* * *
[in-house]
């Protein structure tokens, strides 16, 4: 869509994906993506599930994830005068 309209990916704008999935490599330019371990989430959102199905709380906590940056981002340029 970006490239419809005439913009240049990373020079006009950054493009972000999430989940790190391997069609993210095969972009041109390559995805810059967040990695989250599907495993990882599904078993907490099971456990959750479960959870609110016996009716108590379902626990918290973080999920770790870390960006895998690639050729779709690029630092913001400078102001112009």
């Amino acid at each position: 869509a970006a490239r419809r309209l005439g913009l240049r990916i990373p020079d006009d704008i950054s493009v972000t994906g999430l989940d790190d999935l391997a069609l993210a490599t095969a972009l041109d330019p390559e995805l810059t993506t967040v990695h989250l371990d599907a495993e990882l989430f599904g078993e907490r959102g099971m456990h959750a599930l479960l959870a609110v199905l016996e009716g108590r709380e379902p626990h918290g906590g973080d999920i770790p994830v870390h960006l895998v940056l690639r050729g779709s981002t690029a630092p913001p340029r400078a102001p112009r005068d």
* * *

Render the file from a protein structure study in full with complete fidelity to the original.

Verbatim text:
[in-house]
């Protein structure tokens, strides 16, 4: 869509994906993506599930994830005068 309209990916704008999935490599330019371990989430959102199905709380906590940056981002340029 970006490239419809005439913009240049990373020079006009950054493009972000999430989940790190391997069609993210095969972009041109390559995805810059967040990695989250599907495993990882599904078993907490099971456990959750479960959870609110016996009716108590379902626990918290973080999920770790870390960006895998690639050729779709690029630092913001400078102001112009």
């Amino acid at each position: 869509a970006a490239r419809r309209l005439g913009l240049r990916i990373p020079d006009d704008i950054s493009v972000t994906g999430l989940d790190d999935l391997a069609l993210a490599t095969a972009l041109d330019p390559e995805l810059t993506t967040v990695h989250l371990d599907a495993e990882l989430f599904g078993e907490r959102g099971m456990h959750a599930l479960l959870a609110v199905l016996e009716g108590r709380e379902p626990h918290g906590g973080d999920i770790p994830v870390h960006l895998v940056l690639r050729g779709s981002t690029a630092p913001p340029r400078a102001p112009r005068d």